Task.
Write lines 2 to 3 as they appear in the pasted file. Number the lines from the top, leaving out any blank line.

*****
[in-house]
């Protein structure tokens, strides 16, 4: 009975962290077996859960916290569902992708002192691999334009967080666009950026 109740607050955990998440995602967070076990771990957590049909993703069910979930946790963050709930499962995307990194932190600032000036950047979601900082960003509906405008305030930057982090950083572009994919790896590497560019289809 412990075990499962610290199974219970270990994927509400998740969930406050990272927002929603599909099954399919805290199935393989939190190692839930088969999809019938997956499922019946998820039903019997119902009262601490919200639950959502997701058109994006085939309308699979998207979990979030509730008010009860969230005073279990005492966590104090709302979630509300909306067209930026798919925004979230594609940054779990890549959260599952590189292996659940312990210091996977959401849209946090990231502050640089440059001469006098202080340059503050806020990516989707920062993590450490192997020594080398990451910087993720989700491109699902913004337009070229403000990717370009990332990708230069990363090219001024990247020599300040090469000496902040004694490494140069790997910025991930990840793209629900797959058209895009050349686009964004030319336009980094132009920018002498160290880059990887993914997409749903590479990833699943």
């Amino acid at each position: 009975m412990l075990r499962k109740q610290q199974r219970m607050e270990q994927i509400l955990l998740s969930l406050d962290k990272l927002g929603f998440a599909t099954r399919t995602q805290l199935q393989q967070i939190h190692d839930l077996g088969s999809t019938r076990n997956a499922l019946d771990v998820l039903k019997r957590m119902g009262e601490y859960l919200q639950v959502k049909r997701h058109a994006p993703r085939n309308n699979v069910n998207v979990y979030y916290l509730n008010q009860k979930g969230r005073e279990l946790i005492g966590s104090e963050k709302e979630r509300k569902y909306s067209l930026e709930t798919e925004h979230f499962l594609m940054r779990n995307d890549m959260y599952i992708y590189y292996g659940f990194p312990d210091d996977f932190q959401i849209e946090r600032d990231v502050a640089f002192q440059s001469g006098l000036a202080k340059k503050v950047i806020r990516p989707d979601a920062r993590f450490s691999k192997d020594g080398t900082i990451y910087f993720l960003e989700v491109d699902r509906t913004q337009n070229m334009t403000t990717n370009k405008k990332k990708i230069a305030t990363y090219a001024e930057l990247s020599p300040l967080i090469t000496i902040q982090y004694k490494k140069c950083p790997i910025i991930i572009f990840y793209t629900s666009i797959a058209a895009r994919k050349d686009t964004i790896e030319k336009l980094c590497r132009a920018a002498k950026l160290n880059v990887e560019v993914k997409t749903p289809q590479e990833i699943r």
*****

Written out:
């Protein structure tokens, strides 16, 4: 009975962290077996859960916290569902992708002192691999334009967080666009950026 109740607050955990998440995602967070076990771990957590049909993703069910979930946790963050709930499962995307990194932190600032000036950047979601900082960003509906405008305030930057982090950083572009994919790896590497560019289809 412990075990499962610290199974219970270990994927509400998740969930406050990272927002929603599909099954399919805290199935393989939190190692839930088969999809019938997956499922019946998820039903019997119902009262601490919200639950959502997701058109994006085939309308699979998207979990979030509730008010009860969230005073279990005492966590104090709302979630509300909306067209930026798919925004979230594609940054779990890549959260599952590189292996659940312990210091996977959401849209946090990231502050640089440059001469006098202080340059503050806020990516989707920062993590450490192997020594080398990451910087993720989700491109699902913004337009070229403000990717370009990332990708230069990363090219001024990247020599300040090469000496902040004694490494140069790997910025991930990840793209629900797959058209895009050349686009964004030319336009980094132009920018002498160290880059990887993914997409749903590479990833699943």
């Amino acid at each position: 009975m412990l075990r499962k109740q610290q199974r219970m607050e270990q994927i509400l955990l998740s969930l406050d962290k990272l927002g929603f998440a599909t099954r399919t995602q805290l199935q393989q967070i939190h190692d839930l077996g088969s999809t019938r076990n997956a499922l019946d771990v998820l039903k019997r957590m119902g009262e601490y859960l919200q639950v959502k049909r997701h058109a994006p993703r085939n309308n699979v069910n998207v979990y979030y916290l509730n008010q009860k979930g969230r005073e279990l946790i005492g966590s104090e963050k709302e979630r509300k569902y909306s067209l930026e709930t798919e925004h979230f499962l594609m940054r779990n995307d890549m959260y599952i992708y590189y292996g659940f990194p312990d210091d996977f932190q959401i849209e946090r600032d990231v502050a640089f002192q440059s001469g006098l000036a202080k340059k503050v950047i806020r990516p989707d979601a920062r993590f450490s691999k192997d020594g080398t900082i990451y910087f993720l960003e989700v491109d699902r509906t913004q337009n070229m334009t403000t990717n370009k405008k990332k990708i230069a305030t990363y090219a001024e930057l990247s020599p300040l967080i090469t000496i902040q982090y004694k490494k140069c950083p790997i910025i991930i572009f990840y793209t629900s666009i797959a058209a895009r994919k050349d686009t964004i790896e030319k336009l980094c590497r132009a920018a002498k950026l160290n880059v990887e560019v993914k997409t749903p289809q590479e990833i699943r």